November 17, 2007
The Municipal Stadium (Kansas City) diagrams have been revised, with new additions for the mid-1960s, when Charley Finley put a 40-foot fence and a miniature zoo in right field, and the 1920s, when it was called Muehlebach Field. That was one of those odd ballparks where they kept making minor adjustments to the outfield fence, year after year. As usual, I learned a lot in the process of trying to clear up the confusion. For one thing, I am fairly sure that when Municipal Stadium was upgraded to major league status in 1955, the diamond was moved forward by considerably less than the 25 feet that Phil Lowry indicates in his book Green Cathedrals. Speaking of which, I'm getting closer to finishing a critique of the latest edition of that masterpiece.
And speaking of the (former) home of the Athletics, this ballpark reminds us that the team has a long history of turbulent migration from city to city. The planned move from Oakland to Fremont is only the latest chapter of this long saga. Mike Zurawski informs me that the A's have submitted formal plans for their $1.8 billion "ballpark village" complex. Cisco Field itself would cost about $500 million, which would be privately financed. I'm still skeptical of such a remote location, but I guess we can give credit to Mr. Wolff for not extorting money from local governments, at least. See sfgate.com.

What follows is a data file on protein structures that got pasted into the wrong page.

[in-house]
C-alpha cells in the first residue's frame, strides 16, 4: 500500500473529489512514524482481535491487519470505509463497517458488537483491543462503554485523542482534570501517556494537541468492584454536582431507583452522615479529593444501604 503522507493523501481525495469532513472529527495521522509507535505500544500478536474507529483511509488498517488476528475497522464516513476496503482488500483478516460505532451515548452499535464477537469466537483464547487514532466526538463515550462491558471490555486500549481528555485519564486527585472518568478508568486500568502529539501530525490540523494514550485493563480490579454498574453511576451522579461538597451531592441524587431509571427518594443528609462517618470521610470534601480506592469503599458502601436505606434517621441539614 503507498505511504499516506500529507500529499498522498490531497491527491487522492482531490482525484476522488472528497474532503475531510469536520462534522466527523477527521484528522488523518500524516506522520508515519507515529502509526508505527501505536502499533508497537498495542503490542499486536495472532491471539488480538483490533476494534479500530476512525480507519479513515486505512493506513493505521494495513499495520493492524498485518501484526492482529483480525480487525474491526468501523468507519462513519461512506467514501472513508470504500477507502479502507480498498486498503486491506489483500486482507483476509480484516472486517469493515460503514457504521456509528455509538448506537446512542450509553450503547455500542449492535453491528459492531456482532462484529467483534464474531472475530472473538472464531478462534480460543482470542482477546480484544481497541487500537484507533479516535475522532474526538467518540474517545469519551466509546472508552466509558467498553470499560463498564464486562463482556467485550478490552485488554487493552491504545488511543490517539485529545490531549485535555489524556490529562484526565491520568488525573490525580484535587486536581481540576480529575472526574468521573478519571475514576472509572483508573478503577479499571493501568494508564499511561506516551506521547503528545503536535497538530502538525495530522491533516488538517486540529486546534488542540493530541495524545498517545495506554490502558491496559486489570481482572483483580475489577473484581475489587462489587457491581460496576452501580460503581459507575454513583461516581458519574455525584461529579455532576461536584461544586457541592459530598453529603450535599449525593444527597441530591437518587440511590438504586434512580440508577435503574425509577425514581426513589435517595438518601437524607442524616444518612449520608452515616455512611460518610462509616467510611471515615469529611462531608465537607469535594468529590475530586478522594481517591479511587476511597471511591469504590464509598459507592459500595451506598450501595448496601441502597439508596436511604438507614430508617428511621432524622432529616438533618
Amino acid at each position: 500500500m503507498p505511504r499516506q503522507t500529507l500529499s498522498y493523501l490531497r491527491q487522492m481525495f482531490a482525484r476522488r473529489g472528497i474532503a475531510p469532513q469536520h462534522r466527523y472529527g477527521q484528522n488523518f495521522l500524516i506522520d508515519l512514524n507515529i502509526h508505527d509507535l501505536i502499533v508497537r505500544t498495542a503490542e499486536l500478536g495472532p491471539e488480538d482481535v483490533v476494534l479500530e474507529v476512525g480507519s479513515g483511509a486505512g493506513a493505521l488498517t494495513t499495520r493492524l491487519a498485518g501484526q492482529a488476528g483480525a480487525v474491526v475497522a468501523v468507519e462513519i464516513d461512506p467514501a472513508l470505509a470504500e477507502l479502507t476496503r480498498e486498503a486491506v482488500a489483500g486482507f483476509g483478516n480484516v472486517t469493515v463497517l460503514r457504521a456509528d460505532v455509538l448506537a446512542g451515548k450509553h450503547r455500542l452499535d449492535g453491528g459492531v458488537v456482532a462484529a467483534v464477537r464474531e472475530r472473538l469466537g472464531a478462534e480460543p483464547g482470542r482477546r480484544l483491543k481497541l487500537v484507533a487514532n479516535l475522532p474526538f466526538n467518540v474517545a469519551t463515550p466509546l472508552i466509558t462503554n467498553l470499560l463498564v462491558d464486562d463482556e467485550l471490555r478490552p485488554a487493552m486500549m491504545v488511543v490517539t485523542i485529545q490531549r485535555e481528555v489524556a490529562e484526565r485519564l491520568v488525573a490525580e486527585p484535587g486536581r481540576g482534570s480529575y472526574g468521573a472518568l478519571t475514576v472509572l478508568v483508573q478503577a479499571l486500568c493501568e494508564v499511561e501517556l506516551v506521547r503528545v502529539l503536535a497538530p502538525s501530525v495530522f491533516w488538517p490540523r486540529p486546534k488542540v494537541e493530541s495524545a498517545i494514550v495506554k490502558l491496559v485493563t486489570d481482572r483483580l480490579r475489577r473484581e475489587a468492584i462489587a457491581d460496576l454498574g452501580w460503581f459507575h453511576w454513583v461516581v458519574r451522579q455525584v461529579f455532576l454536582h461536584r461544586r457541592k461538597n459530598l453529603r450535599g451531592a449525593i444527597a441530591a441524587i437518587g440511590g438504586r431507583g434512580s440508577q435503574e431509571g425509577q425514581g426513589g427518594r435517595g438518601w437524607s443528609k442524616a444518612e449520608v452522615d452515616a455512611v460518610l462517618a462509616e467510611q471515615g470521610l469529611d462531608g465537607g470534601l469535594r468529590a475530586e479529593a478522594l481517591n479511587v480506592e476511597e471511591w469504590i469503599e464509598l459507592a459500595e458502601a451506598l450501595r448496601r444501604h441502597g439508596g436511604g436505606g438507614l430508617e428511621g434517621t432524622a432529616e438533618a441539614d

It looks like Alex Rodriguez is going to stay with the Bronx Bombers after all, as his agent Scott Boras and Yankees GM Brian Cashman have agreed to "the outline" of a ten-year contract worth $275 million. Details to be ironed out later. Both player and team have reason to be wary of each other, because of A-Rod's below-par postseason record with the Yankees, so this renewed relationship is a rather unexpected gesture of mutual confidence and respect. See MLB.com.
The Red Sox plan to squeeze another 800 or so seats into Fenway Park before next spring, extending the third level (pavilion down both the first and third base sides. See Gloucester Times, which has additional details; hat tip to Bruce Orser.